Alien planet needs energy willing to suck it out of Earth!
Wayne Klein | My Little Blue Window, USA | 03/20/2005
(3 out of 5 stars)
"An innovative, interesting 50's science fiction film, "Kronos" departs from many of the other films of the day; aliens arrive from a distant galaxy but they don't visit us themselves instead they sent a skycrape sized robot to do their dirty work. This unusual science fiction minor classic manages to overcome a low budget and mixed visual effects to create a startling and intelligent science fiction 50's thriller.
Dr. Leslie Gaskell (Jeff Morrow) discovers an asteroid that mysteriously changes course as it comes close to Earth's atmosphere. The asteroid is really an alien UFO that launches an alien intelligence. This intelligence takes over the mind of a scientist (John Emery)to sabotage the computer at a research facility. Although Gaskell suggests Earth use nuclear missles to destroy it before it reaches earth, the asteroid crashes into the ocean. The next day a giant robot emerges with a mysterious agenda and with plans to destroy the Earth.
Directed by Kurt Neumann("The Fly", "Rocketship X-M") "Kronos" was one of the last films that Neuman directed (he died in 1958 the year after this was released). Based on a story by visual effects supervisor Irving Block (who did optical effects for a number of low budget movies in collaboration with Jack Rabin and Louis DeWitt), "Kronos" has a number of innovative ideas going for it to separate it from the pack of low budget sci-fi movies of the time. Although dated and with glaring gaps in the script, the film has its moments. The visual effects although dated look quite good for the time and the film makes great use of stock footage. The only glaring error is the fact that the shadow from the blades from the helicopter are moving waaaay too slow to make sure that the ship would stay aloft. To be sure the film has its "Plan 9 from Outer Space" moments (such as John Emery's horrid performance).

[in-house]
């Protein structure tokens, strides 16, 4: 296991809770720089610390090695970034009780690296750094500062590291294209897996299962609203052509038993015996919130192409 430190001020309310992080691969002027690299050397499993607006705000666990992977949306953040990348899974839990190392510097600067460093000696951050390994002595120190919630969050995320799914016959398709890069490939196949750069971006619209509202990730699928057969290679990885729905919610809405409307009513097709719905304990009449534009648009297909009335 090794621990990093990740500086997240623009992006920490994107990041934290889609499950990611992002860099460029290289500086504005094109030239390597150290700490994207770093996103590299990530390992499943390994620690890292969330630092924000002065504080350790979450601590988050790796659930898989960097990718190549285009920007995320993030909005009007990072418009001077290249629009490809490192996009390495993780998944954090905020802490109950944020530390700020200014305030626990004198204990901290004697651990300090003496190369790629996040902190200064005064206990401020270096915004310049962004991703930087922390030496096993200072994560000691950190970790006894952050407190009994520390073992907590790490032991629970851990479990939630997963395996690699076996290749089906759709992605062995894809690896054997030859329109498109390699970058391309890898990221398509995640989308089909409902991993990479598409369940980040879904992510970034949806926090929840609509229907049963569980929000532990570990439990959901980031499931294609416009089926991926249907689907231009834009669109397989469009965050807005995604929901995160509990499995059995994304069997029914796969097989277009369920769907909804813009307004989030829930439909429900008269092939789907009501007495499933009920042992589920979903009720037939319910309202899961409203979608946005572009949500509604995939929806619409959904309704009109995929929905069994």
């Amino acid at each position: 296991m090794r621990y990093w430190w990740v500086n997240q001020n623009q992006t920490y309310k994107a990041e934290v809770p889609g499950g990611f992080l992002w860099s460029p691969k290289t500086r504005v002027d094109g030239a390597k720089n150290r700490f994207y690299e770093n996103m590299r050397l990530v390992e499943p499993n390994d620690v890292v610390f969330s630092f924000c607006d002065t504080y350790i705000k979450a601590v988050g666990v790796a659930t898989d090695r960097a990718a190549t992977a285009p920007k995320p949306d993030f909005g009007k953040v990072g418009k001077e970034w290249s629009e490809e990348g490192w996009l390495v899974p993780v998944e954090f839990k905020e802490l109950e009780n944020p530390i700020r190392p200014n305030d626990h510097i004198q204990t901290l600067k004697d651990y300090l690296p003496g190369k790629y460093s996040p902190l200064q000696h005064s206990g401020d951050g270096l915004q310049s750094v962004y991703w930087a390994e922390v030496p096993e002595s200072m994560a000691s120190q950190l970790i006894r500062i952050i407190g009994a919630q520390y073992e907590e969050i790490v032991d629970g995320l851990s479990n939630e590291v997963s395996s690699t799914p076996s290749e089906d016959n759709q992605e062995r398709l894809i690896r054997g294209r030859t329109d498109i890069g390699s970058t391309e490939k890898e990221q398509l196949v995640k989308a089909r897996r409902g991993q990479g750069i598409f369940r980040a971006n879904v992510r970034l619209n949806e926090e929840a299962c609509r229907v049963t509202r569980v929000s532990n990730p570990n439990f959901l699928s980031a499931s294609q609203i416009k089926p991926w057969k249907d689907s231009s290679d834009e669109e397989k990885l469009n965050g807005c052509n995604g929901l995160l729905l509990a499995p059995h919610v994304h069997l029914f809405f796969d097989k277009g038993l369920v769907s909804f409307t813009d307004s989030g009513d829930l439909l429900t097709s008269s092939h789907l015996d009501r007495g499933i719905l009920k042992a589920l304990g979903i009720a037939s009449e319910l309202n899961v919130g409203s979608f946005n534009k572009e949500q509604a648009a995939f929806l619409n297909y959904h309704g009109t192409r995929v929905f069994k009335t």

Jef Morrow's performance as Gaskell almost makes up for his appearence in that turkey "The Giant Claw". Featuring George Jetson himself George O'Hanlon as Gaskell's side kick Dr. Arnold Culver, the performances are typical for the most part of 50's films and pretty convincing as well.
A nice transfer from Image Entertainment is a highlight for this film. The blacks are solid with nice, rich blacks and gray scale. There's also the original theatrical trailer included as an extra. It's a pity that there's no commentary track or retrospective featurette on director Neuman's career. "
I Love This Movie!
Patricia A. Rizzo | CA United States | 05/21/2005
(4 out of 5 stars)
"I guess you had to be there. 1957 - at a drive-in on a warm summer night with your boyfriend and a car full of friends because it only cost $1.00 for the whole car full. I can remember this movie and it really scared me at the time. Now, revisiting it after almost 50 years, the nostalgia was overwhelming - but the story was no longer scary. Instead, I enjoyed the 50's feeling of it and how they strived to make two cereal bowls look like a flying saucer and a mechanical robot with piston legs that only went straight up and down move across the land! I found it a delight and a great addition to my collection of 50's "B" movies."